On 7 March 1642(/43?) John Allen sold to Samuel Eddy, all his house, barns and buildings with the lands thereunto belonging at Willingsly and Woeberry Plain. On 3 March 1645(/46?) he sold to John Thompson his house and garden and adjoining three acres at Spring Hill, Plymouth. On 20 March 1647 (/48?) he sold one acre of marsh meadow to Experience Mitchell of Duxbury.

As early as March 1651, Samuel Eddy had interest and “proprieties” in land at Punckateesett Necke, Plymouth.

On 14 July 1667 Samuel Eddy was granted six acres of meadow at South Meadow Brook. On 5 August 1672, Samuel Eddy, along with four neighbors, was granted the swamp at Wellingsley near the brook.  Samuel “Eedy” was one of five men who on 7 June 1659 were “desiring some proportions of land to accommodate them for their posterities,” which was granted by the court. He was on the 3 June 1662 list of those permitted to seek some accommodation of land as being the first borne children of this government (perhaps this is through connection of his wife Elizabeth).

On 20 February 1662, Thomas Savory of Plymouth deed to Samuel Eddy of Plymouth, tailor, land at Punckateesett in Plymouth, lying against “Road Iland” in exchange for a parcel of upland and meadow at Four Mile Brook in Plymouth, as well as six acres near Fresh Lake, Plymouth.

On 24 March 1662/63, “Samuel Eedey senir” of Plymouth, tailor, granted to his two sons Zachariah and Obadiah Eedy, land granted to him in June 1662 at Namassakett, reserving six acres for his own use and then after his death they would receive that as well. Samuel would also be permitted to winter three cows on the sons’ share of land. Son Caleb would receive a quarter of the land if he desired it.

On 7 March 1671/2, Samuel Eddy of Plymouth, tailor, sold to Steven Bryant Senior of Plymouth, land at Major’s Purchase lying near Namassekeesett Pond. This was acknowledged by Samuel and Elizabeth his wife.

On 7 October 1651, Elizabeth Eeddy was presented to court for laboring on the Lord’s Day, in time of public exercise. Her transgression was wringing and hanging out laundry. (PCR 2:173) She was fined 10 shillings, which was remitted. On 1 May 1660, Elizabeth Eedey was again summoned to court for traveling from Plymouth to Boston on the Lord’s day. Elizabeth told the court that “Mistris Saffin” was very weak and sent for her and she had an earnest desire to see her. Court admonished her and she was discharged from the Court (PCR 3:186).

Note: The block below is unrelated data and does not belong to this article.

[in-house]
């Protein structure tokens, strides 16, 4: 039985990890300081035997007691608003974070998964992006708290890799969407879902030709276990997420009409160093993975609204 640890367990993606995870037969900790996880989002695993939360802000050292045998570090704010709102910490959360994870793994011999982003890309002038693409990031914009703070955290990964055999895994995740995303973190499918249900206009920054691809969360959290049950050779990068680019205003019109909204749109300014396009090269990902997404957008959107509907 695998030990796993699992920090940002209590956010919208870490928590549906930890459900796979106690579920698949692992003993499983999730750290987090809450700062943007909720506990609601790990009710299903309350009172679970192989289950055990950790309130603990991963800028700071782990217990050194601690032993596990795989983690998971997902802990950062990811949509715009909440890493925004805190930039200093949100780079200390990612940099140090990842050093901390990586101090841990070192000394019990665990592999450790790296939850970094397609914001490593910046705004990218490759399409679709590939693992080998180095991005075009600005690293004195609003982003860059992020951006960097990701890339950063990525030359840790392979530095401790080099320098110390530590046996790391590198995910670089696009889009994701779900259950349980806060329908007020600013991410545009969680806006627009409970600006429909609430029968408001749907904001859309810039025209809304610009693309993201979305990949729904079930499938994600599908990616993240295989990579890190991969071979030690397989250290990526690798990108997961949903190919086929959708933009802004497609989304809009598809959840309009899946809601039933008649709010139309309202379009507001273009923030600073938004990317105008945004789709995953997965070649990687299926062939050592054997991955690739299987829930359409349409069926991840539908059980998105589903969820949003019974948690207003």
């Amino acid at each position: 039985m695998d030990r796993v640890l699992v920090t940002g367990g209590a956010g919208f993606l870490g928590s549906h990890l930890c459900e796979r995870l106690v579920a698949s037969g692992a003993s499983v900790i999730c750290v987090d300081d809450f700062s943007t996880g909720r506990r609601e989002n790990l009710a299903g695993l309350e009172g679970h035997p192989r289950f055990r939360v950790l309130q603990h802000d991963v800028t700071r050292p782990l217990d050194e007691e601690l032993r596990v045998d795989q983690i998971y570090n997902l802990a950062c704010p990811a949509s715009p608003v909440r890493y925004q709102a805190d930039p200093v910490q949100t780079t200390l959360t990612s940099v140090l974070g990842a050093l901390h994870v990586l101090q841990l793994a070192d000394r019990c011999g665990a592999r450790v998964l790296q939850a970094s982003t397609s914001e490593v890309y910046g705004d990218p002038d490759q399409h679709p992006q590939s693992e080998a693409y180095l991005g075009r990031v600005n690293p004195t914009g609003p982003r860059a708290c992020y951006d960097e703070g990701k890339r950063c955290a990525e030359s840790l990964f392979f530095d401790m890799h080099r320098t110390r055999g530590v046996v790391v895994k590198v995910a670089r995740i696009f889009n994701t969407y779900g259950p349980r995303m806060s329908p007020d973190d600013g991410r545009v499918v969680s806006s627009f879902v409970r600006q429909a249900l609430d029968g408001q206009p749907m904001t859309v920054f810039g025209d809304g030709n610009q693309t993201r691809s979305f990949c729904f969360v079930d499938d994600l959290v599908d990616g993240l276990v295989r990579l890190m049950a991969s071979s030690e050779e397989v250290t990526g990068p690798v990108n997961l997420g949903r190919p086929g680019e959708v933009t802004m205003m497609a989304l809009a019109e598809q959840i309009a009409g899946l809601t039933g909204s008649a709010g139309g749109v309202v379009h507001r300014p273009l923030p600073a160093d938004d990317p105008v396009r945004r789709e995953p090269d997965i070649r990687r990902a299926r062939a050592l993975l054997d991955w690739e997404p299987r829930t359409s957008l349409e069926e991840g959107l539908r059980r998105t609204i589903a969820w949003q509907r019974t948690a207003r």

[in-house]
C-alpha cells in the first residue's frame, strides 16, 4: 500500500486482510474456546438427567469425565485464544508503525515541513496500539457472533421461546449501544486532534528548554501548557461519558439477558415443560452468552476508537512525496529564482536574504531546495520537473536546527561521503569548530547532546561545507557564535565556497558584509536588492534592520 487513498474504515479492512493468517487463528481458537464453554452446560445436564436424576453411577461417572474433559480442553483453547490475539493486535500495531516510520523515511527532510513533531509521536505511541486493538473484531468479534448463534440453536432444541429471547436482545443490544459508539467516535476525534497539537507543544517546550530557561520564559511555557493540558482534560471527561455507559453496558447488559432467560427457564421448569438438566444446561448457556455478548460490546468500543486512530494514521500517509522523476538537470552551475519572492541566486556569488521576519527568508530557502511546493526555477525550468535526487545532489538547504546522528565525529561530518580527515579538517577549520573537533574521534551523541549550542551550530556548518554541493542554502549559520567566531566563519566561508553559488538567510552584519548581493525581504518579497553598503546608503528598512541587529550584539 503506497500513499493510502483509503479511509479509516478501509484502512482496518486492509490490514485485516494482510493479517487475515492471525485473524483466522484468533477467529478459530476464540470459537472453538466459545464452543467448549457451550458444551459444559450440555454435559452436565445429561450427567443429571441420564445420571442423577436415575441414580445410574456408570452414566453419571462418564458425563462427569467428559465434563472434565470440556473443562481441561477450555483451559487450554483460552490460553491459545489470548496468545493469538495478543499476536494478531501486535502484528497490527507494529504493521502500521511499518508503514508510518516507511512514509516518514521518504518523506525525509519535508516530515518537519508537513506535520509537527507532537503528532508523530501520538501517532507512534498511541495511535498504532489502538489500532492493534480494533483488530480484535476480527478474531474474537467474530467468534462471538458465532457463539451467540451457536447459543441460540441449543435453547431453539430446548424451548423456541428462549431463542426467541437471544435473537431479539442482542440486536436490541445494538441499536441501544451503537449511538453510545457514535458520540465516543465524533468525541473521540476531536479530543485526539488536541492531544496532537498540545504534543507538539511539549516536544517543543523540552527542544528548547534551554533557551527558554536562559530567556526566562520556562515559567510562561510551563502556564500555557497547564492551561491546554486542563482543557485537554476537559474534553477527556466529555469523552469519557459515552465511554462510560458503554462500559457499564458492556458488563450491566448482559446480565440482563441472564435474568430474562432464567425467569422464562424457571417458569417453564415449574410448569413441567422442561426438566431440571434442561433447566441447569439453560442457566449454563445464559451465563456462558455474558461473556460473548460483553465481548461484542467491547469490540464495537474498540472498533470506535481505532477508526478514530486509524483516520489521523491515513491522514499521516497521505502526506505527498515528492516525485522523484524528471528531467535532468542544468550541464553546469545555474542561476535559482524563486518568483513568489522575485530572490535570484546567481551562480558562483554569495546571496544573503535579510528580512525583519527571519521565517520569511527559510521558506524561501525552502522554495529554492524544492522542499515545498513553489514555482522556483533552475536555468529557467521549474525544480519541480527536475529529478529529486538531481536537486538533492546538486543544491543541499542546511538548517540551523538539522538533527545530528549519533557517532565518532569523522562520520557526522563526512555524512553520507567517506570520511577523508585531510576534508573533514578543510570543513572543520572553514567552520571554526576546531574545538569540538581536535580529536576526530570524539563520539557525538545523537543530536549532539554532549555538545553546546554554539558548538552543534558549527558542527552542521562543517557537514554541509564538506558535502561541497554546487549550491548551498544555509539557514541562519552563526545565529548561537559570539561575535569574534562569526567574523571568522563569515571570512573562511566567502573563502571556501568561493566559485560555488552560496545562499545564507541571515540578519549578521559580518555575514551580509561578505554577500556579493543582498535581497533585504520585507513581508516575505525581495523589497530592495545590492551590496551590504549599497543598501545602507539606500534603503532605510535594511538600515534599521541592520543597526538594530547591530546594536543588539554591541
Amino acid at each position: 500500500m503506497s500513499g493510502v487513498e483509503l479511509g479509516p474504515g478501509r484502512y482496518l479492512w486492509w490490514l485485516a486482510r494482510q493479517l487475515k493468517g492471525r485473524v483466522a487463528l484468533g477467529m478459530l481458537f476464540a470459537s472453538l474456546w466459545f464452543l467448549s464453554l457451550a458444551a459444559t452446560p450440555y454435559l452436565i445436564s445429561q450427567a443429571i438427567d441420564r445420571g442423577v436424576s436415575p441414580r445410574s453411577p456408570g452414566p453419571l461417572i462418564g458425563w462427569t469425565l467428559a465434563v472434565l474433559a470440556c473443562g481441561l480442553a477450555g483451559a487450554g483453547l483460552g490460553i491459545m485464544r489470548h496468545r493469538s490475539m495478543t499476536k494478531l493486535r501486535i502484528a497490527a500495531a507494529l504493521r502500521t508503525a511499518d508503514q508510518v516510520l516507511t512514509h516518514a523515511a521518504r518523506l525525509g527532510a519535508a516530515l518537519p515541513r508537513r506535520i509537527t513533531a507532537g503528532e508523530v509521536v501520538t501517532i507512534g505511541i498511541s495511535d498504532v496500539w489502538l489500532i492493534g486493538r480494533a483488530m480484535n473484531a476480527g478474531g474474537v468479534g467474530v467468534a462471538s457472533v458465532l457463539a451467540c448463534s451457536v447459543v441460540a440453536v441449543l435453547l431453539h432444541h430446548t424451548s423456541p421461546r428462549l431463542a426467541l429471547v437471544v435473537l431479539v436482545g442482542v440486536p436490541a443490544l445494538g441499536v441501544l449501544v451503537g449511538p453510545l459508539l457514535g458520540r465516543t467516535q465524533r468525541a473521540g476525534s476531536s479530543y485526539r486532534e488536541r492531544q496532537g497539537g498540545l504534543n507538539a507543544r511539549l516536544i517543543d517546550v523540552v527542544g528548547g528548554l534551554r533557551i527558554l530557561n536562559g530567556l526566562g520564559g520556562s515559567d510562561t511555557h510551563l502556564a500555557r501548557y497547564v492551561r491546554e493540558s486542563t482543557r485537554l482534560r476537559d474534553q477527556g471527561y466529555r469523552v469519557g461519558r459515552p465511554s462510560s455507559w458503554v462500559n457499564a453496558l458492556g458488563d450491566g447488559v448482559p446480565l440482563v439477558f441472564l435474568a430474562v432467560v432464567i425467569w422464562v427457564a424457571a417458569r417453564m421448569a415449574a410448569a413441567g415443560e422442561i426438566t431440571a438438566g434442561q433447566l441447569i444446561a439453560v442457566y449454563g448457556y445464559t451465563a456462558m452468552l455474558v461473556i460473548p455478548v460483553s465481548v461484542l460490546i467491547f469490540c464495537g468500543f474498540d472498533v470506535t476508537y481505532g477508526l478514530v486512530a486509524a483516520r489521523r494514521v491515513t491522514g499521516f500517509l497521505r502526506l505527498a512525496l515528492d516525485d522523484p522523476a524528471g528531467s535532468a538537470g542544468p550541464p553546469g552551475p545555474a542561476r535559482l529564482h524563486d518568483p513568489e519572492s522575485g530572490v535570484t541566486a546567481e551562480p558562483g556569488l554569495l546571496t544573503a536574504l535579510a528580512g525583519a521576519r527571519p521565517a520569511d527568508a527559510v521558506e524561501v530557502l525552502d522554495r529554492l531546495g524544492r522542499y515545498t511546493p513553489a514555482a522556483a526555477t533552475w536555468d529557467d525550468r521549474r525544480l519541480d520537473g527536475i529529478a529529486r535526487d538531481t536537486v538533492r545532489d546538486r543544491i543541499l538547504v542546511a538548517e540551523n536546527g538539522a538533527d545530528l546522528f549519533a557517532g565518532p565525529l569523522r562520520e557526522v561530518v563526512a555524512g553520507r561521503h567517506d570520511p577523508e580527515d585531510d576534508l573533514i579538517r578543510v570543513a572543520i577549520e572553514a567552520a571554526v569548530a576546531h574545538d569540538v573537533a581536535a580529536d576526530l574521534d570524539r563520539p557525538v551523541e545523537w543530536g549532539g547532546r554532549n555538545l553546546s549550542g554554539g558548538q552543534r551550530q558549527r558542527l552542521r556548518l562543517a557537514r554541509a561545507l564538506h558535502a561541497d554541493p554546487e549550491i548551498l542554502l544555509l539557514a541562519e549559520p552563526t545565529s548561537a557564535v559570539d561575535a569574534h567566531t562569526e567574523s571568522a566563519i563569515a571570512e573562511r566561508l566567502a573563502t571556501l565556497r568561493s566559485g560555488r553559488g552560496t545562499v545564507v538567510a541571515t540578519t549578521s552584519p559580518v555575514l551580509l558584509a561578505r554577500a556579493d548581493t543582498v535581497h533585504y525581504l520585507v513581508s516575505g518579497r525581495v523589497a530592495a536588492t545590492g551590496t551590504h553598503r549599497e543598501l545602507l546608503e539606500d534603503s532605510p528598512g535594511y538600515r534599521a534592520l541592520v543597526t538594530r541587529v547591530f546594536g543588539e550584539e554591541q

Samuel Eddy died 12 November 1688 at Swansea, recorded Plymouth Church records. Elizabeth Eddy died 24 May 1689 “in her 82nd year at the end of it,” also recorded Plymouth Church records. It seems that Samuel and Eddy went to live in Swansea with their adult children in their later years, circa 1681. Their stones do not survive, but it is believed they are buried at the Eddy Family Burial Ground in Swansea. There is a plaque at son Zachariah’s burial plot which also honors his parents Samuel and Elizabeth Eddy, place there at a later date by the Eddy Family Association.


Robert Charles Anderson, The Great Migration Begins, 1995 (see this sketch for land deed references)

 Zacheriah Eddy, Capt. Joshua Eddy, NEHGR, volume 8, July 1854

David Jay Webber, The Mayflower Quarterly, "Was Samuel Eddy's Wife Elizabeth a Daughter of Thomas Rogers of the Mayflower?: A Review and Reassessment of Some Observations of Eugene Aubrey Stratton," Summer 2021

Sunday, August 8, 2021

Constant Southworth ca 1615-1679 and Elizabeth Collier of Plymouth and Duxbury, Massachusetts

Constant Southworth was born about 1615, possibly at Leiden, Holland as that’s where his parents married, the son of Edward and Alice (Carpenter) Southworth. Constant’s father died and his mother came to Plymouth and married Gov. William Bradford in 1623. Constant came to Plymouth in 1628, probably on the White Angel. His brother Thomas came to Plymouth at a later time and it is assumed the boys lived with their mother and stepfather. Southworth is spelled in a variety of ways in records including Southward and Sowthworth.